This Government has adopted a totally different approach to income support for the unemployed-an approach which links labour market programs and education and training opportunities with income support.

The primary objective of this approach has been to create a more active system of income support which provides incentives and opportunities for unemployed people to enter employment and reduce their dependence on income support.

This has been balanced by the need to maintain adequacy and equity for the most needy. At the same time the Government has continually sought to improve the administrative efficiency and integrity of the unemployment benefit system, as well as to reduce fraud and abuse.

Increased emphasis has been placed on review processes and more effective work test arrangements, including closer links between the Commonwealth Employment Service and the Department of Social Security.

Incentives for unemployed people to take on part-time or casual work, to move into full-time employment and to participate in training have also been introduced, along with specific programs such as Newstart and Jet which tackle the labour market barriers for the most disadvantaged-the long-term unemployed and sole parents.

This approach is already showing a major impact on the number of long-term unemployed. In 1986 244,000 had been unemployed for more than 12 months. By May 1989 this number had fallen to 172,000.

In 1984 the total number of people receiving unemployment benefits peaked at around 670,000. As of Friday this number had fallen to 363,000-a massive drop in anyone's terms.

Our approach is about making checks more regular but tailoring assistance to the specific needs of the individual. The long-term unemployed are not just numbers to be rubbed out of the system using the convenient device of any arbitrary cut-off point. The long-term unemployed are people within our community. One in four are over the age of 45. One in five have dependent children-90,000 children in total. Forty per cent are married.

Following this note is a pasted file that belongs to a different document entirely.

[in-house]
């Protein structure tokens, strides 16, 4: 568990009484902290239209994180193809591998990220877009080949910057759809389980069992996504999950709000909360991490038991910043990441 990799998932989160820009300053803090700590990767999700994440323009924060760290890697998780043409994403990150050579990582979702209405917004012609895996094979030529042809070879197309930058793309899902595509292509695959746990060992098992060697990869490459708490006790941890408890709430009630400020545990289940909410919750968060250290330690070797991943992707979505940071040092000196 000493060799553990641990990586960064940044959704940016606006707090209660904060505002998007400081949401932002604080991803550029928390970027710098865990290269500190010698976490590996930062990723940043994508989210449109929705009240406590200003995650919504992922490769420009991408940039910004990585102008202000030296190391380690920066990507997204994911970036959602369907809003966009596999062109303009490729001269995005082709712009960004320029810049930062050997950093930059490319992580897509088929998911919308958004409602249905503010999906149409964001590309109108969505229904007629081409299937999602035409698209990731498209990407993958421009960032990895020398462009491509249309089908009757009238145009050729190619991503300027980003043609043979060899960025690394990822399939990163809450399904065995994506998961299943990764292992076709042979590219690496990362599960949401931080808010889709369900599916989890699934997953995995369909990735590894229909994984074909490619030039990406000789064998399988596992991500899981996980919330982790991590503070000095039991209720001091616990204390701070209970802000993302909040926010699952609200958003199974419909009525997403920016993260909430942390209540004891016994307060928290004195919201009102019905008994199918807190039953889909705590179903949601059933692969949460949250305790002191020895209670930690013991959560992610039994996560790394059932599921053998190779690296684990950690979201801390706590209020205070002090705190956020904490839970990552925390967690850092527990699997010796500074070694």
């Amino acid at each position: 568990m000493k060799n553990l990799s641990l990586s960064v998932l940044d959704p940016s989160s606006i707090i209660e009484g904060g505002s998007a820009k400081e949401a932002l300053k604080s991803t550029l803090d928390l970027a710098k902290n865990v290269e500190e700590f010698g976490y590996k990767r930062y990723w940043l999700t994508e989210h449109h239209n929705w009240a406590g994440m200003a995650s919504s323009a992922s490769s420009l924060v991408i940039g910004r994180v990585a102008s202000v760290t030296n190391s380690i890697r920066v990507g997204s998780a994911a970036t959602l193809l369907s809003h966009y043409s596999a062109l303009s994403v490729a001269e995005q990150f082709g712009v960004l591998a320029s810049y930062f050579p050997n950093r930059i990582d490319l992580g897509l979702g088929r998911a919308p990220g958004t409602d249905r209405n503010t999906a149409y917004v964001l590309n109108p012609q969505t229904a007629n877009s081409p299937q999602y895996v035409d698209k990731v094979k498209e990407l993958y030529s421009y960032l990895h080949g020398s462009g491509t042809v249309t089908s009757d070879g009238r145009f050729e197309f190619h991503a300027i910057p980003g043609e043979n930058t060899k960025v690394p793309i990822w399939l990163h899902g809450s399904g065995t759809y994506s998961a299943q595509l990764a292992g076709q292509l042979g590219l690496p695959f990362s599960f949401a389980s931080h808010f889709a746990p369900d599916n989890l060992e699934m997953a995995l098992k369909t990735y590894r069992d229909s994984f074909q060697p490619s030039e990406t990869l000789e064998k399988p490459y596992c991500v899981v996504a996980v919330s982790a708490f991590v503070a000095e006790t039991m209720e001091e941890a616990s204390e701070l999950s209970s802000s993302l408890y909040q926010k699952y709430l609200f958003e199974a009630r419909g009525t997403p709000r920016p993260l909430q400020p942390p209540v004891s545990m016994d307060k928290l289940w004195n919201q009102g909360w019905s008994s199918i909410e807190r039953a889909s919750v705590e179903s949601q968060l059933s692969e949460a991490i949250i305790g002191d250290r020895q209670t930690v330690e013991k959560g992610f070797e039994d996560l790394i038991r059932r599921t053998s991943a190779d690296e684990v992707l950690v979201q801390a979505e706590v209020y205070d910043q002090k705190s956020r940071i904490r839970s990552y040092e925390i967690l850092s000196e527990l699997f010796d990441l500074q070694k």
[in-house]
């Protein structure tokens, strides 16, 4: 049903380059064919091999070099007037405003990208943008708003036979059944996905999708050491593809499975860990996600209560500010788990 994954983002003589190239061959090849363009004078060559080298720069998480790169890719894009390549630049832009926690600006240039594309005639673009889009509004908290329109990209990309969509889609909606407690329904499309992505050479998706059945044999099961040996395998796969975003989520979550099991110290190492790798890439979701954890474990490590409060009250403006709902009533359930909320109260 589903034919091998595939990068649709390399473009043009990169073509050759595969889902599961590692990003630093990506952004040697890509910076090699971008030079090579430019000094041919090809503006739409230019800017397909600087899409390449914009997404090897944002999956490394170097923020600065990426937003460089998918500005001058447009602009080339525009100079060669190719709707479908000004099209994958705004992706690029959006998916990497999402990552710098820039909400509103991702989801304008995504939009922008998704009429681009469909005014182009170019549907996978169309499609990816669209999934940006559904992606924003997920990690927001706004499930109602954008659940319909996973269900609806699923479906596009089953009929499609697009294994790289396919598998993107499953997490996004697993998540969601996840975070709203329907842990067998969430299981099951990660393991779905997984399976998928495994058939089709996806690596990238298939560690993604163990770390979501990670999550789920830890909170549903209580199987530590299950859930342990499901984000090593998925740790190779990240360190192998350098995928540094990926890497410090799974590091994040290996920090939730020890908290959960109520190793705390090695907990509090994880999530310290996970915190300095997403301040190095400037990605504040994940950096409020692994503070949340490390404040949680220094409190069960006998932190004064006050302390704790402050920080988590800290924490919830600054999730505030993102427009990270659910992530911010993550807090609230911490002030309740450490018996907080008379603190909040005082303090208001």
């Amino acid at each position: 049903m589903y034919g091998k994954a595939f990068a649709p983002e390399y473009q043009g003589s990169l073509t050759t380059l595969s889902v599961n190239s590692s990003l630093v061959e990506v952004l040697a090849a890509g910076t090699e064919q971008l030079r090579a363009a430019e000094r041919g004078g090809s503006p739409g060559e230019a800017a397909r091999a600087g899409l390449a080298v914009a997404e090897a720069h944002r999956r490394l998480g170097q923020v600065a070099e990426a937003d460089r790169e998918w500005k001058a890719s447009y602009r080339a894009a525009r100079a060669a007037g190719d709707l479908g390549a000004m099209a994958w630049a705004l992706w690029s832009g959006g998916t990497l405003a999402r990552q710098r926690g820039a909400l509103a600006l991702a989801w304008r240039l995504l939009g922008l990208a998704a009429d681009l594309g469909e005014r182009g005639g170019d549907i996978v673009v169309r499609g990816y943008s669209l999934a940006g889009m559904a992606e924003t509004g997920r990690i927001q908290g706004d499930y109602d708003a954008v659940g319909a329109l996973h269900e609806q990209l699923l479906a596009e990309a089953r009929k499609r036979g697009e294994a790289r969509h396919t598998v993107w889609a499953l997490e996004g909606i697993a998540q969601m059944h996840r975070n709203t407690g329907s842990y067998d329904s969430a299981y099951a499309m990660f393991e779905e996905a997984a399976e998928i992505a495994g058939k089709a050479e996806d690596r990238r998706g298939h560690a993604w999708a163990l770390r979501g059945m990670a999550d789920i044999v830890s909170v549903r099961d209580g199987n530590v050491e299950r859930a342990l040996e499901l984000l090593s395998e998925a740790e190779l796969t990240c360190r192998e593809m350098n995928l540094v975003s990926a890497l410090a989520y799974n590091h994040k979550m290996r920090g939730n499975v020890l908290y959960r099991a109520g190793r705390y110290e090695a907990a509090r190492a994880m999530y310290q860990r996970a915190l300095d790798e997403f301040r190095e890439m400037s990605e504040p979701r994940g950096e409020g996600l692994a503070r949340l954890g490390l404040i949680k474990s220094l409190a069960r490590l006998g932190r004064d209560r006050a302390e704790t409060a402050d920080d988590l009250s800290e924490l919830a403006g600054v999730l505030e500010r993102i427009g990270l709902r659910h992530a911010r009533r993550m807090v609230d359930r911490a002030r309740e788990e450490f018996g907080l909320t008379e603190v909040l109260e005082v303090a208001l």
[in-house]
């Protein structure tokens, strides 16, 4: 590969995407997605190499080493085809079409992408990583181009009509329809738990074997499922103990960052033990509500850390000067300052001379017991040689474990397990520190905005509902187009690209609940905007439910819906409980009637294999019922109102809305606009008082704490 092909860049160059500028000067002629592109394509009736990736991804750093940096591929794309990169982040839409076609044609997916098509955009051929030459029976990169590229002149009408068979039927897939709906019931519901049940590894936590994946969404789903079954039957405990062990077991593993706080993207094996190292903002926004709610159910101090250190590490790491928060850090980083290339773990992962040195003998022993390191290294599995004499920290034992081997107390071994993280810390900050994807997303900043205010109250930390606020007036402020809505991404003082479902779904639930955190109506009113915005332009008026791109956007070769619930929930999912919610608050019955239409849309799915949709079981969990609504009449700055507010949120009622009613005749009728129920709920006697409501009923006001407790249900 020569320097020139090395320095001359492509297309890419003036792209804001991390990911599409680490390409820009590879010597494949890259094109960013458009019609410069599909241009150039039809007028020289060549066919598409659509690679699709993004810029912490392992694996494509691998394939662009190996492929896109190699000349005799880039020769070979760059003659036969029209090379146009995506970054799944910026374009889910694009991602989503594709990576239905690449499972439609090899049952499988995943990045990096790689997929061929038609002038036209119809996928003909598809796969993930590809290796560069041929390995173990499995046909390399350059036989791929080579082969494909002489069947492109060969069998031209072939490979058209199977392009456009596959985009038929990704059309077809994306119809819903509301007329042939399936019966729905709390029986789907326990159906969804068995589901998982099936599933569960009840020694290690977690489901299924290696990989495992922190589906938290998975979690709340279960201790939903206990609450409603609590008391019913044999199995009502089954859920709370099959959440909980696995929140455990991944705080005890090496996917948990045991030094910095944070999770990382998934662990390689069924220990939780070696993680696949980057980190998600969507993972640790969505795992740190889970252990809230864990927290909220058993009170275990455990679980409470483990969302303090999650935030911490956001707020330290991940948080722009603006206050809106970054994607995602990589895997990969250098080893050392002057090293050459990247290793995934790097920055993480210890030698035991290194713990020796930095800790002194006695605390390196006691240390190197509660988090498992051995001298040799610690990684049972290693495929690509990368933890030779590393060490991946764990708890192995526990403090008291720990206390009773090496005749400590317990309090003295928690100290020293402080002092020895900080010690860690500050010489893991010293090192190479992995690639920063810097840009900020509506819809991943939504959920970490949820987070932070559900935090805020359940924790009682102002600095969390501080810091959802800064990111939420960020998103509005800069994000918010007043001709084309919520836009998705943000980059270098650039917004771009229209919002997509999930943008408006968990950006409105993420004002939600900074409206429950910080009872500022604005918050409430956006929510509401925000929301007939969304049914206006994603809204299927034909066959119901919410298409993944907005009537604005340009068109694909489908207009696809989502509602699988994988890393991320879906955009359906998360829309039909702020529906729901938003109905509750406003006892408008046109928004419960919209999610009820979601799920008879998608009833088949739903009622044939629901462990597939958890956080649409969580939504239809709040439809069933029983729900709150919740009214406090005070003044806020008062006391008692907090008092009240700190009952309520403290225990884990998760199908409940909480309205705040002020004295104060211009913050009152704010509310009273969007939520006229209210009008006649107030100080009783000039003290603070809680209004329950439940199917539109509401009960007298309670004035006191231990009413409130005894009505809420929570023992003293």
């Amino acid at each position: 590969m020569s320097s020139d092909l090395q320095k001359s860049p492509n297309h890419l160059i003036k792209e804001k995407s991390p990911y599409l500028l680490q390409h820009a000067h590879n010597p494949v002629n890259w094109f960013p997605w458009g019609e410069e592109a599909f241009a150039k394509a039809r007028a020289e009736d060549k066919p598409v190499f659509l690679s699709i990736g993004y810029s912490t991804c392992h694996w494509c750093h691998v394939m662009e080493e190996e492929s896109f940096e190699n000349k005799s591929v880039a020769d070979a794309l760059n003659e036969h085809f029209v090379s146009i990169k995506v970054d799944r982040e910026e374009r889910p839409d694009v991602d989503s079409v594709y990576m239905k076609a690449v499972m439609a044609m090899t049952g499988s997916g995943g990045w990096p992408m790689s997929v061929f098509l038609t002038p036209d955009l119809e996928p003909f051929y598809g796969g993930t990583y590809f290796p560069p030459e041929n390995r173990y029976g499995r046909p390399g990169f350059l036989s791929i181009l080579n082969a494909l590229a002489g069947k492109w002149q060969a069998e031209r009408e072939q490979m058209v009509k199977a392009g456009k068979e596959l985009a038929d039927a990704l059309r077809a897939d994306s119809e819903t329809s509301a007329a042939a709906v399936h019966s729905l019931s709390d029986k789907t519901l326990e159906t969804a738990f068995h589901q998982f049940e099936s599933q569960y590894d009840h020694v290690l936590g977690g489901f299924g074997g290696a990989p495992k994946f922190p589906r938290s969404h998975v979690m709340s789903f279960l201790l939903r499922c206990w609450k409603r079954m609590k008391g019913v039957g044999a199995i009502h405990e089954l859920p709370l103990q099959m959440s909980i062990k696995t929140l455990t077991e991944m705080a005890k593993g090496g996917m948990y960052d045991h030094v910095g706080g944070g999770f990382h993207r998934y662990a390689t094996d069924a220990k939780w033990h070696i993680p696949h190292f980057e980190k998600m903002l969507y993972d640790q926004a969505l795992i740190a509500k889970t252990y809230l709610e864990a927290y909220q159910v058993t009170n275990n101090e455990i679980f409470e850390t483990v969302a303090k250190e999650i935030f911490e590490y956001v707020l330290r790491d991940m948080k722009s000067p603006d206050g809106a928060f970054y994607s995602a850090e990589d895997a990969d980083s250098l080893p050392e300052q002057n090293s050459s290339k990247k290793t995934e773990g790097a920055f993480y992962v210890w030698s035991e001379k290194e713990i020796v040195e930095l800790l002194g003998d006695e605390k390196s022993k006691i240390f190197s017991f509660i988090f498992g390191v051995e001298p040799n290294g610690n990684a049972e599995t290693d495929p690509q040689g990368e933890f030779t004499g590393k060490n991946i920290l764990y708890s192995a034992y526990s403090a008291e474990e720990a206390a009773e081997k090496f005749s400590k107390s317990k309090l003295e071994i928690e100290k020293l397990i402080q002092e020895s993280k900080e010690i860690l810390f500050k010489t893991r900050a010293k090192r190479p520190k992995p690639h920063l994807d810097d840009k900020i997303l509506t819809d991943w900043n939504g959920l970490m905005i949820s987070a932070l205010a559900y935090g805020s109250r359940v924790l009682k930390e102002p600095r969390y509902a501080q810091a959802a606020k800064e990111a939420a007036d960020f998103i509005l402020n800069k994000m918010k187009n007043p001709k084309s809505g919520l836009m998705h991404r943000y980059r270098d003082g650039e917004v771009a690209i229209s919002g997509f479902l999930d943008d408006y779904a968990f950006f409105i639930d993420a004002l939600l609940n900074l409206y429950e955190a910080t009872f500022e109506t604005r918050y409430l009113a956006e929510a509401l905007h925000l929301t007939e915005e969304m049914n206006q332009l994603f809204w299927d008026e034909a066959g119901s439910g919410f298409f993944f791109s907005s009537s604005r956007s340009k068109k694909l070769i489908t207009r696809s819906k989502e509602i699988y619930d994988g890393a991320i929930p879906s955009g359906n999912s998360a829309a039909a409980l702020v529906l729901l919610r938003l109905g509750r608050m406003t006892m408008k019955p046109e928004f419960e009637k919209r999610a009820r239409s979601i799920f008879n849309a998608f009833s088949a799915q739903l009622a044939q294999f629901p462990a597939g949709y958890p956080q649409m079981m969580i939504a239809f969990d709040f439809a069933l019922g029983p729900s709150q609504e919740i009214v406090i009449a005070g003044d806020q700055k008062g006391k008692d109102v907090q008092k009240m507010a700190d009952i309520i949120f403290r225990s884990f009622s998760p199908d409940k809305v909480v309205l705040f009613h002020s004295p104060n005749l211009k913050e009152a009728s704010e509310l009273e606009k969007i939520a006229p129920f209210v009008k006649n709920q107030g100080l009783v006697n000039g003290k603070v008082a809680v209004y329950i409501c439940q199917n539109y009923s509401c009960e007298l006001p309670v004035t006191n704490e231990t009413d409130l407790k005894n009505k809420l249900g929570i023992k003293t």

The Opposition's proposal is the exact antithesis of our approach. Rather than suggesting further reform of the unemployment benefit system and even greater linkages to the labour market, the Opposition propose the poverty trap of special benefit-a payment which is simply not designed to support people through the transition to part-time employment or training programs. Special benefit is not work-tested and is intended to provide emergency assistance for relatively short periods.

Their proposal is not based on any analysis or understanding of the needs of the unemployed. Instead, the Opposition intend to quadruple the numbers on special benefit which will lead to total expenditure on this payment increasing from its current level of $225 million a year to well over $1 billion a year.